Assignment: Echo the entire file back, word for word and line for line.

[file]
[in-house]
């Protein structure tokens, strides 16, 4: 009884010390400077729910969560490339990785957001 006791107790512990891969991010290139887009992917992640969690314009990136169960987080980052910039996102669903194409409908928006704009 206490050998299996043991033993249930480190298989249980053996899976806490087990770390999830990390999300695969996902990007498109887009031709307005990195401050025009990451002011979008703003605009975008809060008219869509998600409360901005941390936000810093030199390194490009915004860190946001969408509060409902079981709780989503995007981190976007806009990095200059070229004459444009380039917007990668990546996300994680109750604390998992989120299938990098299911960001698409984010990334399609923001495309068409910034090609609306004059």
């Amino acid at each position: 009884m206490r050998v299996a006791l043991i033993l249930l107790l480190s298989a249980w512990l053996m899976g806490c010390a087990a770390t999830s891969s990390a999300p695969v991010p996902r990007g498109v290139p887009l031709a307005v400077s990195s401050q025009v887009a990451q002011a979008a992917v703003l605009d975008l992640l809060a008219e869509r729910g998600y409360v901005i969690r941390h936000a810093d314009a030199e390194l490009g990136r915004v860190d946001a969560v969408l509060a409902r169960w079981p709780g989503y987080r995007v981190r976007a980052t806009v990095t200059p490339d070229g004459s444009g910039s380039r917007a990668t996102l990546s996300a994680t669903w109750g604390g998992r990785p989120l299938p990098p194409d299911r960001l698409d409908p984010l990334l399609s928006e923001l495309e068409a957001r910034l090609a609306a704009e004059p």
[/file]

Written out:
[in-house]
């Protein structure tokens, strides 16, 4: 009884010390400077729910969560490339990785957001 006791107790512990891969991010290139887009992917992640969690314009990136169960987080980052910039996102669903194409409908928006704009 206490050998299996043991033993249930480190298989249980053996899976806490087990770390999830990390999300695969996902990007498109887009031709307005990195401050025009990451002011979008703003605009975008809060008219869509998600409360901005941390936000810093030199390194490009915004860190946001969408509060409902079981709780989503995007981190976007806009990095200059070229004459444009380039917007990668990546996300994680109750604390998992989120299938990098299911960001698409984010990334399609923001495309068409910034090609609306004059």
């Amino acid at each position: 009884m206490r050998v299996a006791l043991i033993l249930l107790l480190s298989a249980w512990l053996m899976g806490c010390a087990a770390t999830s891969s990390a999300p695969v991010p996902r990007g498109v290139p887009l031709a307005v400077s990195s401050q025009v887009a990451q002011a979008a992917v703003l605009d975008l992640l809060a008219e869509r729910g998600y409360v901005i969690r941390h936000a810093d314009a030199e390194l490009g990136r915004v860190d946001a969560v969408l509060a409902r169960w079981p709780g989503y987080r995007v981190r976007a980052t806009v990095t200059p490339d070229g004459s444009g910039s380039r917007a990668t996102l990546s996300a994680t669903w109750g604390g998992r990785p989120l299938p990098p194409d299911r960001l698409d409908p984010l990334l399609s928006e923001l495309e068409a957001r910034l090609a609306a704009e004059p």